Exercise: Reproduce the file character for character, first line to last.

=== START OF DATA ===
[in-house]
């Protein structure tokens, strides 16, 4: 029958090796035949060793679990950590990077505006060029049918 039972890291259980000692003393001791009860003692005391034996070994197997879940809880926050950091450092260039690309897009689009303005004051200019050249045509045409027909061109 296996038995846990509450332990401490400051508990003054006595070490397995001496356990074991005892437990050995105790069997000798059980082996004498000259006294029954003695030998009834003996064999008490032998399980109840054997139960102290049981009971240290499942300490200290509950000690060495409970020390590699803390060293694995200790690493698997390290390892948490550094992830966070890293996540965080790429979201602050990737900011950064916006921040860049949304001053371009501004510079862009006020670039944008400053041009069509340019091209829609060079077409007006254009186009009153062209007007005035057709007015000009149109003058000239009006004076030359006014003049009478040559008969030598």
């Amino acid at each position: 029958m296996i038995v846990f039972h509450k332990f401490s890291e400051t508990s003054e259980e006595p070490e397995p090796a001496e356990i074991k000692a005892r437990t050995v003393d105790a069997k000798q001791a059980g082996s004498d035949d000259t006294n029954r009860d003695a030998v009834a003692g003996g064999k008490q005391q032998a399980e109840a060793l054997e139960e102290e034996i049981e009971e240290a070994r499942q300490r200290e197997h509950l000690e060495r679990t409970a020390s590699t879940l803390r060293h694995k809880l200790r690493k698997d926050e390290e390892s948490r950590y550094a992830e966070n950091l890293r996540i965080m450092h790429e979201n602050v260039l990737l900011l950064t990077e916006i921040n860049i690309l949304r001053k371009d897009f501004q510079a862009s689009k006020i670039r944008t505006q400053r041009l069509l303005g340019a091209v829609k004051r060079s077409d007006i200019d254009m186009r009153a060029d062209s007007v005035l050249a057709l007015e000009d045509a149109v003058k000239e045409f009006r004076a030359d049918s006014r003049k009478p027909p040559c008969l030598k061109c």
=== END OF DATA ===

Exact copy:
[in-house]
């Protein structure tokens, strides 16, 4: 029958090796035949060793679990950590990077505006060029049918 039972890291259980000692003393001791009860003692005391034996070994197997879940809880926050950091450092260039690309897009689009303005004051200019050249045509045409027909061109 296996038995846990509450332990401490400051508990003054006595070490397995001496356990074991005892437990050995105790069997000798059980082996004498000259006294029954003695030998009834003996064999008490032998399980109840054997139960102290049981009971240290499942300490200290509950000690060495409970020390590699803390060293694995200790690493698997390290390892948490550094992830966070890293996540965080790429979201602050990737900011950064916006921040860049949304001053371009501004510079862009006020670039944008400053041009069509340019091209829609060079077409007006254009186009009153062209007007005035057709007015000009149109003058000239009006004076030359006014003049009478040559008969030598």
């Amino acid at each position: 029958m296996i038995v846990f039972h509450k332990f401490s890291e400051t508990s003054e259980e006595p070490e397995p090796a001496e356990i074991k000692a005892r437990t050995v003393d105790a069997k000798q001791a059980g082996s004498d035949d000259t006294n029954r009860d003695a030998v009834a003692g003996g064999k008490q005391q032998a399980e109840a060793l054997e139960e102290e034996i049981e009971e240290a070994r499942q300490r200290e197997h509950l000690e060495r679990t409970a020390s590699t879940l803390r060293h694995k809880l200790r690493k698997d926050e390290e390892s948490r950590y550094a992830e966070n950091l890293r996540i965080m450092h790429e979201n602050v260039l990737l900011l950064t990077e916006i921040n860049i690309l949304r001053k371009d897009f501004q510079a862009s689009k006020i670039r944008t505006q400053r041009l069509l303005g340019a091209v829609k004051r060079s077409d007006i200019d254009m186009r009153a060029d062209s007007v005035l050249a057709l007015e000009d045509a149109v003058k000239e045409f009006r004076a030359d049918s006014r003049k009478p027909p040559c008969l030598k061109c």